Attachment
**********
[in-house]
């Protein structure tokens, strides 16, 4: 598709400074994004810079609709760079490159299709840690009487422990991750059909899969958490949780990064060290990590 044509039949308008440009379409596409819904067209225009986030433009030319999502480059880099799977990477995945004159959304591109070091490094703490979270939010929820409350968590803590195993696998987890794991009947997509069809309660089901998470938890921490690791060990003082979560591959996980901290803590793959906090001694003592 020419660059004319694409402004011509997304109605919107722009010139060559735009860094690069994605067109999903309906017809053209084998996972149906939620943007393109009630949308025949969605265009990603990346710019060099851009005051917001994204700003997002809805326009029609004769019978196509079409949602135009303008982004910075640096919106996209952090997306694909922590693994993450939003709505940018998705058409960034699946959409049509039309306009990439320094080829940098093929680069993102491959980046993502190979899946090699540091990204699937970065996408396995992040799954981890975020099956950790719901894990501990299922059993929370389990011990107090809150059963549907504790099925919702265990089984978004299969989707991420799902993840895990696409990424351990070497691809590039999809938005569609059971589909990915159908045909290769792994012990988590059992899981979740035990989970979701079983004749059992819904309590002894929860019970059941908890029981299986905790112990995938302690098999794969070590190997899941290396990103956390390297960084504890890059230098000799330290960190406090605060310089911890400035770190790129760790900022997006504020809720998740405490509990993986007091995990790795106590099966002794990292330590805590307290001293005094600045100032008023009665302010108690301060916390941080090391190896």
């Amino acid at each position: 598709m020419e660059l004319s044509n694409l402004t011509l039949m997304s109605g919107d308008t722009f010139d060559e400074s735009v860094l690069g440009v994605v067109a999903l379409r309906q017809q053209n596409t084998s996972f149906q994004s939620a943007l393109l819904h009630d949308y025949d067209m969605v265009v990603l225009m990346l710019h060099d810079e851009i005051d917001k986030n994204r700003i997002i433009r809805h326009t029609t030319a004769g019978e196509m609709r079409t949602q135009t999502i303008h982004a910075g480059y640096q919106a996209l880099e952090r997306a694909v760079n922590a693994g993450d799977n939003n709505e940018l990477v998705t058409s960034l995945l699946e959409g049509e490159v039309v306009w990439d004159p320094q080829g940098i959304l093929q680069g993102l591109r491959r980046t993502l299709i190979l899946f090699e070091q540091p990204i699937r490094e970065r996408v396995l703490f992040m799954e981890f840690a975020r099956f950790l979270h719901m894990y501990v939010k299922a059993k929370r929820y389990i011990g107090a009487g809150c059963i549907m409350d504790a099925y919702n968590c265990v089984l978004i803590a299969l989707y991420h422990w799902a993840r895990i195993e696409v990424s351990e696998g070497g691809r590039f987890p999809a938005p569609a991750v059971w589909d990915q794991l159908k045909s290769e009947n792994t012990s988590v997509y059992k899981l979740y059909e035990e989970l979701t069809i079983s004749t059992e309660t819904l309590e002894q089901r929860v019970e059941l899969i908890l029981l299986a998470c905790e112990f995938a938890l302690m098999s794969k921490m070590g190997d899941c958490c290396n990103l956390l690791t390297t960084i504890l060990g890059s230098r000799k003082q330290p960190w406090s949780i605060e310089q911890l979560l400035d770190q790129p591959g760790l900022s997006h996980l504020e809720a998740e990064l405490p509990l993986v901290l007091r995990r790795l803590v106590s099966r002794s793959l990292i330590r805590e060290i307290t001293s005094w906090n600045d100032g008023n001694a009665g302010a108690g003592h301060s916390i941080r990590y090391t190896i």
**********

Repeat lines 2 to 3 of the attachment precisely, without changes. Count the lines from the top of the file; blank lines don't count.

């Protein structure tokens, strides 16, 4: 598709400074994004810079609709760079490159299709840690009487422990991750059909899969958490949780990064060290990590 044509039949308008440009379409596409819904067209225009986030433009030319999502480059880099799977990477995945004159959304591109070091490094703490979270939010929820409350968590803590195993696998987890794991009947997509069809309660089901998470938890921490690791060990003082979560591959996980901290803590793959906090001694003592 020419660059004319694409402004011509997304109605919107722009010139060559735009860094690069994605067109999903309906017809053209084998996972149906939620943007393109009630949308025949969605265009990603990346710019060099851009005051917001994204700003997002809805326009029609004769019978196509079409949602135009303008982004910075640096919106996209952090997306694909922590693994993450939003709505940018998705058409960034699946959409049509039309306009990439320094080829940098093929680069993102491959980046993502190979899946090699540091990204699937970065996408396995992040799954981890975020099956950790719901894990501990299922059993929370389990011990107090809150059963549907504790099925919702265990089984978004299969989707991420799902993840895990696409990424351990070497691809590039999809938005569609059971589909990915159908045909290769792994012990988590059992899981979740035990989970979701079983004749059992819904309590002894929860019970059941908890029981299986905790112990995938302690098999794969070590190997899941290396990103956390390297960084504890890059230098000799330290960190406090605060310089911890400035770190790129760790900022997006504020809720998740405490509990993986007091995990790795106590099966002794990292330590805590307290001293005094600045100032008023009665302010108690301060916390941080090391190896």
């Amino acid at each position: 598709m020419e660059l004319s044509n694409l402004t011509l039949m997304s109605g919107d308008t722009f010139d060559e400074s735009v860094l690069g440009v994605v067109a999903l379409r309906q017809q053209n596409t084998s996972f149906q994004s939620a943007l393109l819904h009630d949308y025949d067209m969605v265009v990603l225009m990346l710019h060099d810079e851009i005051d917001k986030n994204r700003i997002i433009r809805h326009t029609t030319a004769g019978e196509m609709r079409t949602q135009t999502i303008h982004a910075g480059y640096q919106a996209l880099e952090r997306a694909v760079n922590a693994g993450d799977n939003n709505e940018l990477v998705t058409s960034l995945l699946e959409g049509e490159v039309v306009w990439d004159p320094q080829g940098i959304l093929q680069g993102l591109r491959r980046t993502l299709i190979l899946f090699e070091q540091p990204i699937r490094e970065r996408v396995l703490f992040m799954e981890f840690a975020r099956f950790l979270h719901m894990y501990v939010k299922a059993k929370r929820y389990i011990g107090a009487g809150c059963i549907m409350d504790a099925y919702n968590c265990v089984l978004i803590a299969l989707y991420h422990w799902a993840r895990i195993e696409v990424s351990e696998g070497g691809r590039f987890p999809a938005p569609a991750v059971w589909d990915q794991l159908k045909s290769e009947n792994t012990s988590v997509y059992k899981l979740y059909e035990e989970l979701t069809i079983s004749t059992e309660t819904l309590e002894q089901r929860v019970e059941l899969i908890l029981l299986a998470c905790e112990f995938a938890l302690m098999s794969k921490m070590g190997d899941c958490c290396n990103l956390l690791t390297t960084i504890l060990g890059s230098r000799k003082q330290p960190w406090s949780i605060e310089q911890l979560l400035d770190q790129p591959g760790l900022s997006h996980l504020e809720a998740e990064l405490p509990l993986v901290l007091r995990r790795l803590v106590s099966r002794s793959l990292i330590r805590e060290i307290t001293s005094w906090n600045d100032g008023n001694a009665g302010a108690g003592h301060s916390i941080r990590y090391t190896i």